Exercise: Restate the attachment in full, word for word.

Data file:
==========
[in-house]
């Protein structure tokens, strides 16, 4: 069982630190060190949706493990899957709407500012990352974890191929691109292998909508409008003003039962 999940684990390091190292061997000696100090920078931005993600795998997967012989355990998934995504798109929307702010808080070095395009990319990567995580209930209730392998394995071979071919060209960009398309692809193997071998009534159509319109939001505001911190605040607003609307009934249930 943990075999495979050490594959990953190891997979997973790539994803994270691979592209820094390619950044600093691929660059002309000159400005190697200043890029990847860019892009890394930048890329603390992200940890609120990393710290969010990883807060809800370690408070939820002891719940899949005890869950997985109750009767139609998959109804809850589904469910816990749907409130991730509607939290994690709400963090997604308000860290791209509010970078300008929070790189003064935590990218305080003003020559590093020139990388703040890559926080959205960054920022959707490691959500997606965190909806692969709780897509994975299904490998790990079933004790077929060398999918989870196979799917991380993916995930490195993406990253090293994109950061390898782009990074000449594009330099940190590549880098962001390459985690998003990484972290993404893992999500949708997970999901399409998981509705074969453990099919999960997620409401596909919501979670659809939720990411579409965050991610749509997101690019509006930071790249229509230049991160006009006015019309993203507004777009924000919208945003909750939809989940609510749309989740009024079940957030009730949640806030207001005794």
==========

[in-house]
């Protein structure tokens, strides 16, 4: 069982630190060190949706493990899957709407500012990352974890191929691109292998909508409008003003039962 999940684990390091190292061997000696100090920078931005993600795998997967012989355990998934995504798109929307702010808080070095395009990319990567995580209930209730392998394995071979071919060209960009398309692809193997071998009534159509319109939001505001911190605040607003609307009934249930 943990075999495979050490594959990953190891997979997973790539994803994270691979592209820094390619950044600093691929660059002309000159400005190697200043890029990847860019892009890394930048890329603390992200940890609120990393710290969010990883807060809800370690408070939820002891719940899949005890869950997985109750009767139609998959109804809850589904469910816990749907409130991730509607939290994690709400963090997604308000860290791209509010970078300008929070790189003064935590990218305080003003020559590093020139990388703040890559926080959205960054920022959707490691959500997606965190909806692969709780897509994975299904490998790990079933004790077929060398999918989870196979799917991380993916995930490195993406990253090293994109950061390898782009990074000449594009330099940190590549880098962001390459985690998003990484972290993404893992999500949708997970999901399409998981509705074969453990099919999960997620409401596909919501979670659809939720990411579409965050991610749509997101690019509006930071790249229509230049991160006009006015019309993203507004777009924000919208945003909750939809989940609510749309989740009024079940957030009730949640806030207001005794």